In today’s China, artists are perceived as “zhishifenzi” or the intellectuals “with thunder and lightning at their heels”. And this show proves that point with the human figure looming large in this blockbuster of multi-form art, video and performance art out of China. And there is always this edge of consciousness about subtle censorship, or reduction of freedoms. The messages are coded, or transferred, or merged with tradition and a great tradition it is! Dominating the center of the incredible space at Arsenal is MISS MAO a reconfiguration of Mao as a busty girl all shiny and post-Pop by the GAO brothers, previously seen at ART MUR a while back. This Mao is very sexy, and has pigtails like a Manchu lord, and a nose like Pinocchio. Would you trust this denizen? Definitely not! Like Mao, the people have been tantalized, fooled by Mao’s politics, and their lives were so difficult as a result.

One of the most striking artworks on view are Cang Xin’s giant scrolls. They look traditional, even ancestral, and yet the artist is the seemingly divine figure who features in the image. Originally from the autonomous region of Inner Mongolia in China, Xin believes “the artist is not God, but the representation of a shaman, a medium between the gods and humanity…” And so defining a personal mythology and its relation to tradition, yet rephrasing it for contemporary art becomes an exercise in self-realization. And these scrolls are beautiful revelations that touch on spiritual belief systems—what is called ling—larger universal forces humans are merely a detail within, just as the artist is but part of the cosmology of his depiction.

Han Bing’s art deals with the emotional crisis of contemporary society, and the great shift from rural to urban that is ongoing in China. The New Culture Movement (2006) series reveals ordinary people like a road worker, a construction worker, and a brick worker. Each of them maintains a heroic, even propagandistic stance and holds a brick in their hands. The bricks symbolize hope, building, accessibility, and a feeling of destiny.

Chang Lei’s Animal Farm is more than Orwellian. This one has a raft of politicians neatly lined up in the background as if at a conference or rally. Meanwhile, the animals, birds, and assorted wildlife in the foreground describe the chaos of modernity in Chinese life. Chang Lei is a rock star who actually decided to make art. Here we see elephants painted alongside calligraphic texts that can be poetic, historical, political. The artist exists within these compositions as a kind of court eunuch, a product of an overly political and governmental reality. The man could even represent government in all its subtle, grey configurations.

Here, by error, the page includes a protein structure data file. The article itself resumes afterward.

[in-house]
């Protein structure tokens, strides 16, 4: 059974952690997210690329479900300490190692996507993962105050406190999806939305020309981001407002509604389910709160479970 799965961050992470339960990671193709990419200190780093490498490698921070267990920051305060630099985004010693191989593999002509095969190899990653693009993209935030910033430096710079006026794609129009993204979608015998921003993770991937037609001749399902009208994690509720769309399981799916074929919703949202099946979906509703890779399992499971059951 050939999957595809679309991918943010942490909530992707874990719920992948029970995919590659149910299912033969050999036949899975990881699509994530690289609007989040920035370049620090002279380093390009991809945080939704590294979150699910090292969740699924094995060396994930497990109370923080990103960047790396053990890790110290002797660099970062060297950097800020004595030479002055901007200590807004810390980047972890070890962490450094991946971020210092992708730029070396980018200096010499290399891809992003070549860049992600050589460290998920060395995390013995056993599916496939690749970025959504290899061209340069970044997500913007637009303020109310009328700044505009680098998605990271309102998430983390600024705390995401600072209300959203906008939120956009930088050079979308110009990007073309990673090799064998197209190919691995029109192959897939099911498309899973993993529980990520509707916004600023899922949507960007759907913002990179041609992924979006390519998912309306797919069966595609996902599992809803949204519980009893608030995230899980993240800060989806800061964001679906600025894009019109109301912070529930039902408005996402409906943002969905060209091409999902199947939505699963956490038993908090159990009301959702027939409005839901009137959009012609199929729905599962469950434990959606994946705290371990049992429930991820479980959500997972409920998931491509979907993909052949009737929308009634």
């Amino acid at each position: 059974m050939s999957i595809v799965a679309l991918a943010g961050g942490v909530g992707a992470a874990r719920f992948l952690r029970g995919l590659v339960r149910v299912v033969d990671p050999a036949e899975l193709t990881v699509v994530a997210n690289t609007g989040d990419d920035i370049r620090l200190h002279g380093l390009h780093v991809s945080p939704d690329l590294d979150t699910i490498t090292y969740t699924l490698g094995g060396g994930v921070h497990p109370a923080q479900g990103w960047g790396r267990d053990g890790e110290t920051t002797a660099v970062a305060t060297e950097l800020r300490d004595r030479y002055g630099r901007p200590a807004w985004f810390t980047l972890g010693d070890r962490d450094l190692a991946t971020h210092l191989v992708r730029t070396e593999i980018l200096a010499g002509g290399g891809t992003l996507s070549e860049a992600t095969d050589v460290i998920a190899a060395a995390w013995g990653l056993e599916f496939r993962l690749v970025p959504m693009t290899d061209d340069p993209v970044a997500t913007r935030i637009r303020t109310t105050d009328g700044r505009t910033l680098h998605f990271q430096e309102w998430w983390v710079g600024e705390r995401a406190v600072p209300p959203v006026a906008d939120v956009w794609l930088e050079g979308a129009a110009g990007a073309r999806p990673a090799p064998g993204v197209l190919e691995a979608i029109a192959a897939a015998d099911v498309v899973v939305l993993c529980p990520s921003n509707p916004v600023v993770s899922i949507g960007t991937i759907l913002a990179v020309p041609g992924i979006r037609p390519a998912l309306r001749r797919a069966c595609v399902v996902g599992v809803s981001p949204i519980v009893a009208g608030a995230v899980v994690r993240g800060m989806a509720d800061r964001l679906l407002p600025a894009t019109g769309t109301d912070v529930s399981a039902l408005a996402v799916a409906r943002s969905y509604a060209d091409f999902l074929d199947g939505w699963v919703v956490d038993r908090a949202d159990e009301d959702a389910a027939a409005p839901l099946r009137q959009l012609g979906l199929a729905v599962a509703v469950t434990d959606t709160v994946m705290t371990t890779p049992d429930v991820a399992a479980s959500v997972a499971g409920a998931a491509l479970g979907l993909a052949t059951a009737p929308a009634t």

He Yunchang, a radical performance artist, is depicted in a C-Print called One Metre Democracy (2010) with his actual body cut in half lengthwise after a 17-17 vote from family members. Other C-Print photos pay homage to Ai Wei-Wei whose little black book, Ai Weiwei-isms (recently published by Harvard in 2013), was symbolically available at the opening as was MAO, the complete book of Mao iconography. In He Yunchang’s Ai Wei-Wei Swimsuit Print series we see fifty nude men and women posing as if for a class photo, all of their private parts covered by images of Ai Wei-Wei. The only female artist in the show, Lu Fei Fei was a first-born child from rural China. Her family did not officially register her birth because she was a female. The Story of Zhuyuan (2009) series has a girl like herself from a small rural background standing and holding a red Chinese flag in no-man’s land-like nature sites.

Another artist’s work that intrigues with its use of human hair as the main material for the American Flag (2000) is Gu Wenda. Wenda has created a variety of United Nations flags using human hair. The men are very small in Gao Xiang’s painted romantic, slightly retro-looking, Who is the Doll series. Is this a comment on the state and corporate dichotomy, or simply male-female relations? Europe-based Qiu Jie’s poetic Pop-agit-prop graphite and charcoal on paper pieces are loaded with historical symbolism. Woman and Leader (2008) has a Manet-like Odalisque lady all dressed up for an occasion reclining in front of all the communist leaders’ profiles and that of a cat. In Chinese the word “mao” also can mean cat. And so this image carries unsettling traces of the past in our times.

Like Thunder Out of China truly delivers. What we see is Chinese art brought onto the world stage, and a little less self-consciously than it would have been a decade ago. East-West tensions now become sources for an exchange of artistic vocabulary, and the threats to freedom lurking in the background, in each of these artists’ consciousness, becomes fuel for their creativity. Like Wei Wei’s recent handcuff wearing Gang Nam style video, political and state tensions are inadvertently fertilizing a rich artistic vocabulary about social strife, evolution and change. 

Arsenal Gallery, Montréal
To July 27th 2013